Standing desks are the latest way to trade comfort for the moral high ground, and their health benefits have always been dubious at best. Following an analysis of studies into their benefits, researchers have come up with a loud, resounding "meh". A paper in the Cochrane Database of Systematic Reviews analysed 20 studies that looked into the effectiveness of trying to reduce sitting time at work. The results aren't flattering to the standing desk trend: not only do standing desks barely reduce the amount of time that people spend sitting at work, but any reduction has barely any health benefits.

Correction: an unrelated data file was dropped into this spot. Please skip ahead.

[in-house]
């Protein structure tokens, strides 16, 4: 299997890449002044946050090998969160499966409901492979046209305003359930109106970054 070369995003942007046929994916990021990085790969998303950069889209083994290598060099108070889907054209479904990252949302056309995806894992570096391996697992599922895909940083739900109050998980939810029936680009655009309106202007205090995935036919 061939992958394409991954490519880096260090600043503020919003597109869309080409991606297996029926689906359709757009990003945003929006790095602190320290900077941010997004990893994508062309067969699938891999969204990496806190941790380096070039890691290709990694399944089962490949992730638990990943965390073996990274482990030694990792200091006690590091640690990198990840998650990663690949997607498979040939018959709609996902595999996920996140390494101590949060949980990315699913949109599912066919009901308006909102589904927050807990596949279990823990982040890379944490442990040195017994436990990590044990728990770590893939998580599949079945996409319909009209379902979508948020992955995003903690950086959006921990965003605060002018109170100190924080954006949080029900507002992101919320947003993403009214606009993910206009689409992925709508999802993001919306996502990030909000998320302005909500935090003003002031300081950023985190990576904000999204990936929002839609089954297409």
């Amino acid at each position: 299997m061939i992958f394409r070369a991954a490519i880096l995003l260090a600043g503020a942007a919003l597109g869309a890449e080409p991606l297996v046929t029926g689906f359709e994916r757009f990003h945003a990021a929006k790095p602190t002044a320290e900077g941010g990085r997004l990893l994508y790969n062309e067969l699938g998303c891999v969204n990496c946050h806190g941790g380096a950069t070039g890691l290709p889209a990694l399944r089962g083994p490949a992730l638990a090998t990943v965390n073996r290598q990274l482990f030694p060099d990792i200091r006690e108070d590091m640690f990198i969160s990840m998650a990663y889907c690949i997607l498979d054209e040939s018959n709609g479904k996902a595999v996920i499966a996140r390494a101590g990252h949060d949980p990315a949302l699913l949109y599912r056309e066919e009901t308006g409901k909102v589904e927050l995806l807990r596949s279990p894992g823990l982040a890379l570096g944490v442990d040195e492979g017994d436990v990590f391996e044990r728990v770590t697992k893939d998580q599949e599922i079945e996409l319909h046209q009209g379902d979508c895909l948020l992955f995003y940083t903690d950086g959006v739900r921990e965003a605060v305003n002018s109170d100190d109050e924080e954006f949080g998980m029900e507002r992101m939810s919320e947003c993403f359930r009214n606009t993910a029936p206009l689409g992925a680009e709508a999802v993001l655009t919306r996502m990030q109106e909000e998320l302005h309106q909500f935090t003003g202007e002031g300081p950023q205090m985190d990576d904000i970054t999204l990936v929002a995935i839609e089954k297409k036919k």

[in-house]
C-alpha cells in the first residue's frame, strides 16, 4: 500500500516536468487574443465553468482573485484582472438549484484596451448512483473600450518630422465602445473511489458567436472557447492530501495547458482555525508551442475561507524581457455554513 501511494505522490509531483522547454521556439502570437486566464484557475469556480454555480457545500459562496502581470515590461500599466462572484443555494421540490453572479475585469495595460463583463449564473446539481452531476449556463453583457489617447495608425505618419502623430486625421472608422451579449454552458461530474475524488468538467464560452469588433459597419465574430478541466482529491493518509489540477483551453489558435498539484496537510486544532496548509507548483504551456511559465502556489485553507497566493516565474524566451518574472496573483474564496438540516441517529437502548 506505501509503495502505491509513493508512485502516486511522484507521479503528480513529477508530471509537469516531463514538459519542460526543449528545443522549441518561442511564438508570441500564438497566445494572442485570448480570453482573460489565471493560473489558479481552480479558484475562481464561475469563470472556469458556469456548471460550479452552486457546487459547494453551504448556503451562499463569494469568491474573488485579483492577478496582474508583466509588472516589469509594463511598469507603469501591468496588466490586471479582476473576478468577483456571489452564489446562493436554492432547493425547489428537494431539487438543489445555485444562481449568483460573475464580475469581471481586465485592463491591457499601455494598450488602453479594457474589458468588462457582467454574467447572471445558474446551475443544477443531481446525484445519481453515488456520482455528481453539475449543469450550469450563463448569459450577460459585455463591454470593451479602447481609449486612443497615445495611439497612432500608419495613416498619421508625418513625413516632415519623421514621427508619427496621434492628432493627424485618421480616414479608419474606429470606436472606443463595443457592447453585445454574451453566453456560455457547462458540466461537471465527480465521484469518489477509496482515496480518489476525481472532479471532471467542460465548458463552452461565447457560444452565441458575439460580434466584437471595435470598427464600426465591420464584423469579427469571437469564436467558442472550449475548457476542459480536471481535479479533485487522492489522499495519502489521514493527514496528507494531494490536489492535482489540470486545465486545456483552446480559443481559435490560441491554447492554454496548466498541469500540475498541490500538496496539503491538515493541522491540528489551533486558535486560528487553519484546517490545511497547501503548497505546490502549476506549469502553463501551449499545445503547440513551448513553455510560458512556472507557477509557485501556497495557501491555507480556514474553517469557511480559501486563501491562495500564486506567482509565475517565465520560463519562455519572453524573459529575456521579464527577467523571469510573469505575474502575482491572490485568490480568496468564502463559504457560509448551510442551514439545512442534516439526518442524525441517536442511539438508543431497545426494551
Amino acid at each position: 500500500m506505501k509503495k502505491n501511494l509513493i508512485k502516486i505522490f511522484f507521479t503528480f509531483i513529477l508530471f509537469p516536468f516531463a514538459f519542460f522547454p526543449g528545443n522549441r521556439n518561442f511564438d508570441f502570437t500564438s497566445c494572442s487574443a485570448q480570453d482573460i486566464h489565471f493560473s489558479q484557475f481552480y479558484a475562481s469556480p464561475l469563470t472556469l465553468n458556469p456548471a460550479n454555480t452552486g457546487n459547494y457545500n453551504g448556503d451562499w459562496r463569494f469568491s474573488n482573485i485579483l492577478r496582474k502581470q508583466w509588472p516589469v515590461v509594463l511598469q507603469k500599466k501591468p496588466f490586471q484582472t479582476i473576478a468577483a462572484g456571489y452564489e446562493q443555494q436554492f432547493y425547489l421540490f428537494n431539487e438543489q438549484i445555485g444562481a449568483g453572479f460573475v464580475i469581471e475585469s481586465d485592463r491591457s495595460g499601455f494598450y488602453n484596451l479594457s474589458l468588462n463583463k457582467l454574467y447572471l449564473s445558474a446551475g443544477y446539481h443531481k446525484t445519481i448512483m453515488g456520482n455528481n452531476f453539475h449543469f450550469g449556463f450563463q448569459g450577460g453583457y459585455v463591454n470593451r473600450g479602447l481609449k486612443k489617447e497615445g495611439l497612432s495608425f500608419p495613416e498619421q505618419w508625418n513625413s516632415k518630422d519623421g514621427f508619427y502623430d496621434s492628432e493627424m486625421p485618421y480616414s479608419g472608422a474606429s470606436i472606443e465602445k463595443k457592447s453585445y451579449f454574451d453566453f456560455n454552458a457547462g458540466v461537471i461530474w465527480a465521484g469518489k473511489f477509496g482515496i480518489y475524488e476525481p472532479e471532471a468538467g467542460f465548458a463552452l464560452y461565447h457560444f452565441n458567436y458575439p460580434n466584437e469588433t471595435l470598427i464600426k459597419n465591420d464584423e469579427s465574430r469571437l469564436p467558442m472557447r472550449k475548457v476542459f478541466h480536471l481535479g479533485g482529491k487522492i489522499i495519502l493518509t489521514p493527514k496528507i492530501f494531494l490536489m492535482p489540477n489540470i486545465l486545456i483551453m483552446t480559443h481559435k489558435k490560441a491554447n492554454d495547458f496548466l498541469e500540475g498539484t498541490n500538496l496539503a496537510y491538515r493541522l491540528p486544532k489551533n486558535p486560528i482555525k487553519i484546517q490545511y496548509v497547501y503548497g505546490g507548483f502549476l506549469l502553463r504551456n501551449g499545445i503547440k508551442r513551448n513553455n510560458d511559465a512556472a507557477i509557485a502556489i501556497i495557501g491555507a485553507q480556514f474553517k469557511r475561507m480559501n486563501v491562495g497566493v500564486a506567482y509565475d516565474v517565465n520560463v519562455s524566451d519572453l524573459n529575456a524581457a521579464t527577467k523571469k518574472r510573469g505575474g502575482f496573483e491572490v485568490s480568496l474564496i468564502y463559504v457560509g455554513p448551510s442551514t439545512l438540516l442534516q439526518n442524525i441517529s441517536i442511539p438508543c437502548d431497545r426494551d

Across the studies, the team found systematic flaws with the methodology, either in a lack of controls, randomisation or only using six-month time periods that are far too short.
A more robust cohort study, tracking health data from 5132 people over 16 years, backs up this conclusion: researchers found that the amount of time sitting at work had no effect on mortality rate, and that other, more conventional methods like going for a jog are far more effective.
Dr Jos Verbeek, one of the health researchers involved in the meta-analysis, told NPR that standing desks are "very much, just fashionable and not proven good for your health".